43. Question: My understanding is that most 'volcanic' activity is undersea and that the CO2 thus produced would go more or less immediately into solution? In which case how can one quantify how much is being added...? Question: How much C13 has been produced by nuclear tests and accidents? And what effect has it had on the general level of C13 in atmospheric CO2 ? "Unfortunately Spencers "style" of ceationism ..... is really a political position." Well, given the minimilistic numbers on A CO2 contribution to 'global warming' one could well say the same of adherents to that belief.
  44. Question 1: Very little CO2 has been added to seawater by "undersea" volcanic activity. We know this from (at last) two sources. (i) If undersea volcanic activity resulted in significant acumulation of CO2 in the oceans, then we should see (have seen) some of this released into the atmosphere. However we have atmospheric CO2 records going back millions of years. One would have to make the rather specious "argument" that undersea volcanic activity has all of a sudden, after millions of years, started releasing large amounts of CO2 just when mankind has stared releasing vast amounts of CO2. However there's no real world evidence for enhanced undersea volcanic activity, let alone enhanced production of CO2 from volcanic activity. And we know anyway [see posts #201/208 and (ii) just below] that the massive amounts of CO2 in the atmosphere that is partitioning in massive amounts into the oceans is from fossil fuels. (ii) As already described, tectonic activity in general results in release of very small amounts of CO2 {less than 1% of current anthropogenic levels) and this is largely from non-organic sources. Undersea volcanic activity is by definition undersea (!), and the sources of undersea volcanic activity are at sites of nascent plate boundaries (e.g. Mid Atlantic ridge) or mantle plumes (e.g. under Hawaii). Any CO2 released from these sources have pretty normal 13C/12C compositions (around 1% 13C) since the carbon is almost exclusively from non-organic sources. In fact it may be more likely that CO2 from land volcanoes (at subduction zones on continental margins) will have a little CO2 from organic sources since these will release some CO2 from carbon previously subducted from the ocean floor, a bit of which might be organic ('though not much, since organic material in the ocean finds itself utilised within the food chain...). But in general volcanos (either undersea or on land) release rather small amounts of CO2, and the carbon isn't particularly 13C-depeleted. and so on...there more evidence from proxy measures of sea-water pH and such like... Question 2: The amount of 13C from nuclear tests/accidents is tiny in proportion to the amount of natural 13C in the environment. 13C comprises around 1% of carbon (it's naturally abundant at around 1%). The contribution from non-natural sources is immeasurably small. The situation is a bit different for 14C. Remember that 13C is a stable isotope of carbon whereas 14C is an unstable radioactive isotope, which additionally has a very short half-life (6000-ish years). The fact that there is any appreciable amount of 14C in the environment at all, is that this is being continually produced in tiny, tiny amounts by the action of gamma rays in the upper atmosphere. So the contribution from mid-20th century nuclear testing is significant, and there is a bit of a "spike" in the atmospheric 14C record...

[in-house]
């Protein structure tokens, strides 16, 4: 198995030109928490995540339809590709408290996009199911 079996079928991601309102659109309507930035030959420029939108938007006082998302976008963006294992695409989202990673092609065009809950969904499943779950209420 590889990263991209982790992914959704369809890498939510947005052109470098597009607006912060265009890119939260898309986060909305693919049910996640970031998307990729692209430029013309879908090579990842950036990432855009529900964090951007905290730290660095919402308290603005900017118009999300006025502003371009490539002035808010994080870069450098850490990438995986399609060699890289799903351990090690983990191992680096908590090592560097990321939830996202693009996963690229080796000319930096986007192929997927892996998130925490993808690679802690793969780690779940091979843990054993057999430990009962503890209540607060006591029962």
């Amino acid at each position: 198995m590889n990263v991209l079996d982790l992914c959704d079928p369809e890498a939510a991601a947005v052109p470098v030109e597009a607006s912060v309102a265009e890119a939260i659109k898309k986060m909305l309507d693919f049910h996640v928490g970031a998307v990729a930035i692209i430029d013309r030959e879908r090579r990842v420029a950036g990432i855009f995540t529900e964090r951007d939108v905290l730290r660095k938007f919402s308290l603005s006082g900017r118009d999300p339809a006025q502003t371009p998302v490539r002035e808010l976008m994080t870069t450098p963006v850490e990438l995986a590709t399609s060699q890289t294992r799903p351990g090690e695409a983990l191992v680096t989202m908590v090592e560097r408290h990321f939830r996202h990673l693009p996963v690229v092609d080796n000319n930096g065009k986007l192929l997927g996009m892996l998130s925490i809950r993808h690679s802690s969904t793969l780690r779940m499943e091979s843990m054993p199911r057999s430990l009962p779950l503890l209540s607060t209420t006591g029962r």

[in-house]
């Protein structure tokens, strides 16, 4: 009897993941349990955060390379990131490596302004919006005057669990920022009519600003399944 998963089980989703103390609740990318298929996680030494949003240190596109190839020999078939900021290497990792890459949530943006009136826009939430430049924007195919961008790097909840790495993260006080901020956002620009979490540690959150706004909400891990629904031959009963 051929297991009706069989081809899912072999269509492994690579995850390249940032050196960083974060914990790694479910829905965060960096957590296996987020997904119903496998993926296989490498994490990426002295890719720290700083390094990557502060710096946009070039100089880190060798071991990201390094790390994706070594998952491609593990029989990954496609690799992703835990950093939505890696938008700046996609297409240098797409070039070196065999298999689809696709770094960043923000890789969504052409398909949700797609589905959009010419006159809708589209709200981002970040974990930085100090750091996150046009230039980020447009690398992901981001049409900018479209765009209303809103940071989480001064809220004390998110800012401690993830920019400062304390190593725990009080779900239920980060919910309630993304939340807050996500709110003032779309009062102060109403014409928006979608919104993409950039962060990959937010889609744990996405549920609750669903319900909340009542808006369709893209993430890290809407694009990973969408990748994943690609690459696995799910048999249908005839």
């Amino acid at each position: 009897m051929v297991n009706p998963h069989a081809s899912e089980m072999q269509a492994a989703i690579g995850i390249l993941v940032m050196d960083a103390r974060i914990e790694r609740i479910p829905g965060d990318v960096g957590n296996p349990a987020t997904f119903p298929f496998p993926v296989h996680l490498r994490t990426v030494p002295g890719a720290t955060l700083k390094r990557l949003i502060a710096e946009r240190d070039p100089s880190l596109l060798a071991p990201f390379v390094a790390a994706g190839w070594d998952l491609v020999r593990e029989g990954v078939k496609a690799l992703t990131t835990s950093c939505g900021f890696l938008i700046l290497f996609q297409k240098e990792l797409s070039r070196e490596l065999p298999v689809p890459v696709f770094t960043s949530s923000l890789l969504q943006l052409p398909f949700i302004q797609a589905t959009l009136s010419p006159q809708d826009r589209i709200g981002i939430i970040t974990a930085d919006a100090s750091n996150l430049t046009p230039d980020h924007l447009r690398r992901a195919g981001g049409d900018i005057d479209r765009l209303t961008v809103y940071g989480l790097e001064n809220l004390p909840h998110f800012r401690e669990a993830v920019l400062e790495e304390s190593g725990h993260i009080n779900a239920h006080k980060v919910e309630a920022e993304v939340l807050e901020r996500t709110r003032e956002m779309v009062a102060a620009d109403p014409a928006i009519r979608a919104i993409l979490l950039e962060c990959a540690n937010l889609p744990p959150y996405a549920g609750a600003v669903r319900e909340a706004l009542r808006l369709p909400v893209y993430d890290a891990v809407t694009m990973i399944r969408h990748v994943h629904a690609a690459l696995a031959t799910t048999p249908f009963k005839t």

45. Re #212, On Spencer and "political beliefs"... Well yes, Mizimi, I suspect that your apparent missunderstanding of the nature of science in relation to religion and politics is a contrived one (played out for comedy effect?....or maybe you just like reading my posts!). I'm sure you know really that science is all about the evidence, and that's the essential difference between science and religion or political advocacy. So one would only pursue the deceit that CO2 all of a sudden has stopped being a greenhouse gas (or that the massively raised levels of atmospheric CO2 were from volcanoes), for example, if one was attempting to make some sort of political (or other agenda-led) capital. Wouldn't you say so? The similarities between global warming denialism and modern-style "creationism" are interesting, and Spencer provides an example of how these can induce a perversion of scientific evidence in support of an agenda. In the US these stances have a tendency to coincide, such that it's quite common for those that wilfully choose to ignore or misrepresent the scientific evidence for evolution (e.g. "hard core" neo-"Christian" chaps!) are also likely to participate in misrepresenting the science on global warming. I find it particularly fascinating that someone who's career as a staff scientist involved "measuring" tropospheric temperatures would drift down this route, but there seems to be a particularly attractive (for some people) political position in the US that induces this anti-rational behaviour...and which incidentally is catnip for those with really serious anti-science efforts to pursue (e.g. pretending that smoking isn't a strong contributory factor in lung cancer and respiratory and circulatory disease..or that aspirin taking in children doesn't enhance their likelihood of contracting Reyes syndrome...that sort of thing!).
  46. chris According to spencer he is a meteorologist. I posted a link to his latest article in the PDO thread.